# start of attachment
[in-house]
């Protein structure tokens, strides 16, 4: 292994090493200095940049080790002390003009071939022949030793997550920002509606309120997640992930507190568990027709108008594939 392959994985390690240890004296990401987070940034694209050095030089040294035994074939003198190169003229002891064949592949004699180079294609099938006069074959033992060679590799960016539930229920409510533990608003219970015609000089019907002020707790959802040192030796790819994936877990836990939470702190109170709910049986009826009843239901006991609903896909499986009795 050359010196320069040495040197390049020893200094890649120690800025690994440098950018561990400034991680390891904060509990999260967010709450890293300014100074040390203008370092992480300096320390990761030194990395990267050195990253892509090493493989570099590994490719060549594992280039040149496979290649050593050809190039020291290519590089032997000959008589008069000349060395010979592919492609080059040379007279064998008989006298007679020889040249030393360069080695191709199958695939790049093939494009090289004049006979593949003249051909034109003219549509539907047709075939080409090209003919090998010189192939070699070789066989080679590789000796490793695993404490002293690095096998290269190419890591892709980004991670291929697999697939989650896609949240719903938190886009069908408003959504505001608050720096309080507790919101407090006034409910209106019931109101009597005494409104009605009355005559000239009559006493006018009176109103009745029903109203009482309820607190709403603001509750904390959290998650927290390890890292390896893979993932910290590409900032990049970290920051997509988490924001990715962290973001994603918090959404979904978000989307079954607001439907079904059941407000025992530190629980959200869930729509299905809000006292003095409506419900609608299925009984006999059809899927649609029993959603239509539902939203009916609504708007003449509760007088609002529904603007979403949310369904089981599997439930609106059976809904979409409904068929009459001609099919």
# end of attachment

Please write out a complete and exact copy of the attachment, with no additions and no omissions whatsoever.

[in-house]
């Protein structure tokens, strides 16, 4: 292994090493200095940049080790002390003009071939022949030793997550920002509606309120997640992930507190568990027709108008594939 392959994985390690240890004296990401987070940034694209050095030089040294035994074939003198190169003229002891064949592949004699180079294609099938006069074959033992060679590799960016539930229920409510533990608003219970015609000089019907002020707790959802040192030796790819994936877990836990939470702190109170709910049986009826009843239901006991609903896909499986009795 050359010196320069040495040197390049020893200094890649120690800025690994440098950018561990400034991680390891904060509990999260967010709450890293300014100074040390203008370092992480300096320390990761030194990395990267050195990253892509090493493989570099590994490719060549594992280039040149496979290649050593050809190039020291290519590089032997000959008589008069000349060395010979592919492609080059040379007279064998008989006298007679020889040249030393360069080695191709199958695939790049093939494009090289004049006979593949003249051909034109003219549509539907047709075939080409090209003919090998010189192939070699070789066989080679590789000796490793695993404490002293690095096998290269190419890591892709980004991670291929697999697939989650896609949240719903938190886009069908408003959504505001608050720096309080507790919101407090006034409910209106019931109101009597005494409104009605009355005559000239009559006493006018009176109103009745029903109203009482309820607190709403603001509750904390959290998650927290390890890292390896893979993932910290590409900032990049970290920051997509988490924001990715962290973001994603918090959404979904978000989307079954607001439907079904059941407000025992530190629980959200869930729509299905809000006292003095409506419900609608299925009984006999059809899927649609029993959603239509539902939203009916609504708007003449509760007088609002529904603007979403949310369904089981599997439930609106059976809904979409409904068929009459001609099919």